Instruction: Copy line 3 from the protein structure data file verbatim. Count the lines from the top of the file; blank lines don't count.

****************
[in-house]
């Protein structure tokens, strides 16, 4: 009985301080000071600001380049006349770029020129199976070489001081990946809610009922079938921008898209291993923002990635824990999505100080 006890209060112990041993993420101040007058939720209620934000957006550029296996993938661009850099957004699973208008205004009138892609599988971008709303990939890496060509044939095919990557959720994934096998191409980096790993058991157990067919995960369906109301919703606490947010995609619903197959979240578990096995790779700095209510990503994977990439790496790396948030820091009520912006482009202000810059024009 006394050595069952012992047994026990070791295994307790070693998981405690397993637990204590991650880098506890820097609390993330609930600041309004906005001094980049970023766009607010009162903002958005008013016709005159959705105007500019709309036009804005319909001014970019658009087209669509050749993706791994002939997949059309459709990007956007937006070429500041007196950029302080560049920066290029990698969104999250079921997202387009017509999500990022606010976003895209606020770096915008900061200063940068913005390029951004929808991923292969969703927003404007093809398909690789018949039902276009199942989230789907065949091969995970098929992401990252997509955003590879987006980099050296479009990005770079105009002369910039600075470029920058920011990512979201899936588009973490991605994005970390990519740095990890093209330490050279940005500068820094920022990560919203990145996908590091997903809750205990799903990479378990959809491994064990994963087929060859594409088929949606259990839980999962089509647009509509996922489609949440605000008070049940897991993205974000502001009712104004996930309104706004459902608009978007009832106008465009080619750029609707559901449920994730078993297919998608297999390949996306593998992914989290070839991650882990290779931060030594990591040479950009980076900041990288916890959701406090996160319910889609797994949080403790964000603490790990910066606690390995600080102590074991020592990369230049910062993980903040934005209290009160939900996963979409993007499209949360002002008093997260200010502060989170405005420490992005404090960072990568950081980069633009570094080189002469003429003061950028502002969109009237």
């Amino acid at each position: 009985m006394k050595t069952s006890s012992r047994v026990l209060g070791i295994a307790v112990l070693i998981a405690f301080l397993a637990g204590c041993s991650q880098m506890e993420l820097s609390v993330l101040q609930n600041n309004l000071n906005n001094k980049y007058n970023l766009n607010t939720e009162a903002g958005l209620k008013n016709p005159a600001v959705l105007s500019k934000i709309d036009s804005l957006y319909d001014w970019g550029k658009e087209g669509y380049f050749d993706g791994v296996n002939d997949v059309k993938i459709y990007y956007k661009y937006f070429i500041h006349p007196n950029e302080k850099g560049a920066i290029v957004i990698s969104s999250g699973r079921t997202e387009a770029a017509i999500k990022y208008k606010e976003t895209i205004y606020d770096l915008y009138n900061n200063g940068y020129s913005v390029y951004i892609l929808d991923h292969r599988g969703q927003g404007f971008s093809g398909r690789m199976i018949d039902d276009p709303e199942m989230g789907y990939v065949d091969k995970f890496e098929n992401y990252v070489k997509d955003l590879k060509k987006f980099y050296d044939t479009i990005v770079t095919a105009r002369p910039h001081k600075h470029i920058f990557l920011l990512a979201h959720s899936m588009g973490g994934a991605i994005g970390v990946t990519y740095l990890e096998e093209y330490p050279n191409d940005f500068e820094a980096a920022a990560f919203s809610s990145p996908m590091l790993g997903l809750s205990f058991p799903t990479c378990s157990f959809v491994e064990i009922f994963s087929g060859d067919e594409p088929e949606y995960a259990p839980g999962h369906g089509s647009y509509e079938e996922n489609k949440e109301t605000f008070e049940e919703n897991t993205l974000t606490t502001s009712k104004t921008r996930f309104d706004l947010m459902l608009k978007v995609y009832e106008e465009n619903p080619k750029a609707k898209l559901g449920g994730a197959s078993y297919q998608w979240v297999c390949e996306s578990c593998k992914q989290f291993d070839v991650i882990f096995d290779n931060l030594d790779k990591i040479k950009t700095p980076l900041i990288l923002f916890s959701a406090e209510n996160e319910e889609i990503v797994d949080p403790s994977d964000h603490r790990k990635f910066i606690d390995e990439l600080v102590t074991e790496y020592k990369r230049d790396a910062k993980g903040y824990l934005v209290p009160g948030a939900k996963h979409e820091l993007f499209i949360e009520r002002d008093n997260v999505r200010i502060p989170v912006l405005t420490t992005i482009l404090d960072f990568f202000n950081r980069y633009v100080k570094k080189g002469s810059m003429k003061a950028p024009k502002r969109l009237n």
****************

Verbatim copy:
């Amino acid at each position: 009985m006394k050595t069952s006890s012992r047994v026990l209060g070791i295994a307790v112990l070693i998981a405690f301080l397993a637990g204590c041993s991650q880098m506890e993420l820097s609390v993330l101040q609930n600041n309004l000071n906005n001094k980049y007058n970023l766009n607010t939720e009162a903002g958005l209620k008013n016709p005159a600001v959705l105007s500019k934000i709309d036009s804005l957006y319909d001014w970019g550029k658009e087209g669509y380049f050749d993706g791994v296996n002939d997949v059309k993938i459709y990007y956007k661009y937006f070429i500041h006349p007196n950029e302080k850099g560049a920066i290029v957004i990698s969104s999250g699973r079921t997202e387009a770029a017509i999500k990022y208008k606010e976003t895209i205004y606020d770096l915008y009138n900061n200063g940068y020129s913005v390029y951004i892609l929808d991923h292969r599988g969703q927003g404007f971008s093809g398909r690789m199976i018949d039902d276009p709303e199942m989230g789907y990939v065949d091969k995970f890496e098929n992401y990252v070489k997509d955003l590879k060509k987006f980099y050296d044939t479009i990005v770079t095919a105009r002369p910039h001081k600075h470029i920058f990557l920011l990512a979201h959720s899936m588009g973490g994934a991605i994005g970390v990946t990519y740095l990890e096998e093209y330490p050279n191409d940005f500068e820094a980096a920022a990560f919203s809610s990145p996908m590091l790993g997903l809750s205990f058991p799903t990479c378990s157990f959809v491994e064990i009922f994963s087929g060859d067919e594409p088929e949606y995960a259990p839980g999962h369906g089509s647009y509509e079938e996922n489609k949440e109301t605000f008070e049940e919703n897991t993205l974000t606490t502001s009712k104004t921008r996930f309104d706004l947010m459902l608009k978007v995609y009832e106008e465009n619903p080619k750029a609707k898209l559901g449920g994730a197959s078993y297919q998608w979240v297999c390949e996306s578990c593998k992914q989290f291993d070839v991650i882990f096995d290779n931060l030594d790779k990591i040479k950009t700095p980076l900041i990288l923002f916890s959701a406090e209510n996160e319910e889609i990503v797994d949080p403790s994977d964000h603490r790990k990635f910066i606690d390995e990439l600080v102590t074991e790496y020592k990369r230049d790396a910062k993980g903040y824990l934005v209290p009160g948030a939900k996963h979409e820091l993007f499209i949360e009520r002002d008093n997260v999505r200010i502060p989170v912006l405005t420490t992005i482009l404090d960072f990568f202000n950081r980069y633009v100080k570094k080189g002469s810059m003429k003061a950028p024009k502002r969109l009237n």